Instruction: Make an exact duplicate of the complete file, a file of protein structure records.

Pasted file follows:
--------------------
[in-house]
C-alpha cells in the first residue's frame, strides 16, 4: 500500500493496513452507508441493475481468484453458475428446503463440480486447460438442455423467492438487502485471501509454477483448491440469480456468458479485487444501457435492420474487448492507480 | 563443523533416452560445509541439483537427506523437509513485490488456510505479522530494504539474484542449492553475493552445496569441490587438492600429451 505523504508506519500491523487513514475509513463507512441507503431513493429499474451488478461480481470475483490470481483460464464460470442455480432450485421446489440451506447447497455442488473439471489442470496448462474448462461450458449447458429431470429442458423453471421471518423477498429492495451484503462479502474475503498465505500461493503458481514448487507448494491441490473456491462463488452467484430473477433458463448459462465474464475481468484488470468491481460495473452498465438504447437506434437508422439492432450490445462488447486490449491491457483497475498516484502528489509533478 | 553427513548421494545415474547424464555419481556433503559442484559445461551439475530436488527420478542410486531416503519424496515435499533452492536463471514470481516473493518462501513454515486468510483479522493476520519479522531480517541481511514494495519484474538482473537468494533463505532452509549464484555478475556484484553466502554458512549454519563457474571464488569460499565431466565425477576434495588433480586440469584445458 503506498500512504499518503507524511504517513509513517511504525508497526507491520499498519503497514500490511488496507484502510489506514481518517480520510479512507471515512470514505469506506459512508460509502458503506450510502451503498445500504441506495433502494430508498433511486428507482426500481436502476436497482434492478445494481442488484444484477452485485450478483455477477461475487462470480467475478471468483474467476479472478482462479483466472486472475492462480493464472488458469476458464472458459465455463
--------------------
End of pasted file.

[in-house]
C-alpha cells in the first residue's frame, strides 16, 4: 500500500493496513452507508441493475481468484453458475428446503463440480486447460438442455423467492438487502485471501509454477483448491440469480456468458479485487444501457435492420474487448492507480 | 563443523533416452560445509541439483537427506523437509513485490488456510505479522530494504539474484542449492553475493552445496569441490587438492600429451 505523504508506519500491523487513514475509513463507512441507503431513493429499474451488478461480481470475483490470481483460464464460470442455480432450485421446489440451506447447497455442488473439471489442470496448462474448462461450458449447458429431470429442458423453471421471518423477498429492495451484503462479502474475503498465505500461493503458481514448487507448494491441490473456491462463488452467484430473477433458463448459462465474464475481468484488470468491481460495473452498465438504447437506434437508422439492432450490445462488447486490449491491457483497475498516484502528489509533478 | 553427513548421494545415474547424464555419481556433503559442484559445461551439475530436488527420478542410486531416503519424496515435499533452492536463471514470481516473493518462501513454515486468510483479522493476520519479522531480517541481511514494495519484474538482473537468494533463505532452509549464484555478475556484484553466502554458512549454519563457474571464488569460499565431466565425477576434495588433480586440469584445458 503506498500512504499518503507524511504517513509513517511504525508497526507491520499498519503497514500490511488496507484502510489506514481518517480520510479512507471515512470514505469506506459512508460509502458503506450510502451503498445500504441506495433502494430508498433511486428507482426500481436502476436497482434492478445494481442488484444484477452485485450478483455477477461475487462470480467475478471468483474467476479472478482462479483466472486472475492462480493464472488458469476458464472458459465455463